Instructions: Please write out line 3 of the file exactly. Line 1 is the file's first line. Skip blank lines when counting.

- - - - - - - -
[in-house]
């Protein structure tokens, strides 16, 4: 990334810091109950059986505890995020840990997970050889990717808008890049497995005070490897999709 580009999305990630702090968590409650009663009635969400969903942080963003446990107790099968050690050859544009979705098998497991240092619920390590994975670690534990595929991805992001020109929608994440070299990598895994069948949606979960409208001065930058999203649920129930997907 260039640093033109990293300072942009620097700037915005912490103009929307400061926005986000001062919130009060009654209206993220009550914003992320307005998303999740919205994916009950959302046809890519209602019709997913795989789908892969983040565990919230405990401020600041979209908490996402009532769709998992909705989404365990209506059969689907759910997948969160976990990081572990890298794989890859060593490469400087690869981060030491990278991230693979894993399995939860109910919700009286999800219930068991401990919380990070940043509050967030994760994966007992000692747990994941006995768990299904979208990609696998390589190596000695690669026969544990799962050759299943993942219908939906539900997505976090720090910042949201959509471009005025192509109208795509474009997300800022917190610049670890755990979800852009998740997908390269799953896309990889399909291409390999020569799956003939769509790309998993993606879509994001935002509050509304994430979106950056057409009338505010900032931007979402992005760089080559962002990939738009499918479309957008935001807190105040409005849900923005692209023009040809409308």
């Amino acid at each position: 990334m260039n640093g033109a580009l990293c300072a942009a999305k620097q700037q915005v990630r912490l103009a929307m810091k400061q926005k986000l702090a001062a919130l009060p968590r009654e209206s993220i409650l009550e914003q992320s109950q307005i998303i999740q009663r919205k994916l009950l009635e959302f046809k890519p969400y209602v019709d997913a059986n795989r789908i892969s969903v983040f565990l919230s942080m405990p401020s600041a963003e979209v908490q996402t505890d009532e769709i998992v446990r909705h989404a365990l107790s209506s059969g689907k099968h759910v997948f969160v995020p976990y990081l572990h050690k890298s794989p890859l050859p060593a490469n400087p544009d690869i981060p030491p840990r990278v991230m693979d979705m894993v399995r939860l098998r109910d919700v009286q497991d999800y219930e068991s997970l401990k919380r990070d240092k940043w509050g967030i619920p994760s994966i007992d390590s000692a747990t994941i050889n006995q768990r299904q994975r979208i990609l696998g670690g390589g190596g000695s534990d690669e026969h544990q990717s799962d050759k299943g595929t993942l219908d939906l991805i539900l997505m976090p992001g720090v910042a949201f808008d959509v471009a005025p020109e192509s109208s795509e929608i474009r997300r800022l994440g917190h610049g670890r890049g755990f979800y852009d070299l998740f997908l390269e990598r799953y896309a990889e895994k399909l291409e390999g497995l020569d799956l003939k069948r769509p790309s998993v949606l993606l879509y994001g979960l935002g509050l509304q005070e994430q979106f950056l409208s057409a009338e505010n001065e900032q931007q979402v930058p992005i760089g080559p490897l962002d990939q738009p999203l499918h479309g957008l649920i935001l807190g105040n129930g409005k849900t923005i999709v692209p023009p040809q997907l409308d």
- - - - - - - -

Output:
């Amino acid at each position: 990334m260039n640093g033109a580009l990293c300072a942009a999305k620097q700037q915005v990630r912490l103009a929307m810091k400061q926005k986000l702090a001062a919130l009060p968590r009654e209206s993220i409650l009550e914003q992320s109950q307005i998303i999740q009663r919205k994916l009950l009635e959302f046809k890519p969400y209602v019709d997913a059986n795989r789908i892969s969903v983040f565990l919230s942080m405990p401020s600041a963003e979209v908490q996402t505890d009532e769709i998992v446990r909705h989404a365990l107790s209506s059969g689907k099968h759910v997948f969160v995020p976990y990081l572990h050690k890298s794989p890859l050859p060593a490469n400087p544009d690869i981060p030491p840990r990278v991230m693979d979705m894993v399995r939860l098998r109910d919700v009286q497991d999800y219930e068991s997970l401990k919380r990070d240092k940043w509050g967030i619920p994760s994966i007992d390590s000692a747990t994941i050889n006995q768990r299904q994975r979208i990609l696998g670690g390589g190596g000695s534990d690669e026969h544990q990717s799962d050759k299943g595929t993942l219908d939906l991805i539900l997505m976090p992001g720090v910042a949201f808008d959509v471009a005025p020109e192509s109208s795509e929608i474009r997300r800022l994440g917190h610049g670890r890049g755990f979800y852009d070299l998740f997908l390269e990598r799953y896309a990889e895994k399909l291409e390999g497995l020569d799956l003939k069948r769509p790309s998993v949606l993606l879509y994001g979960l935002g509050l509304q005070e994430q979106f950056l409208s057409a009338e505010n001065e900032q931007q979402v930058p992005i760089g080559p490897l962002d990939q738009p999203l499918h479309g957008l649920i935001l807190g105040n129930g409005k849900t923005i999709v692209p023009p040809q997907l409308d």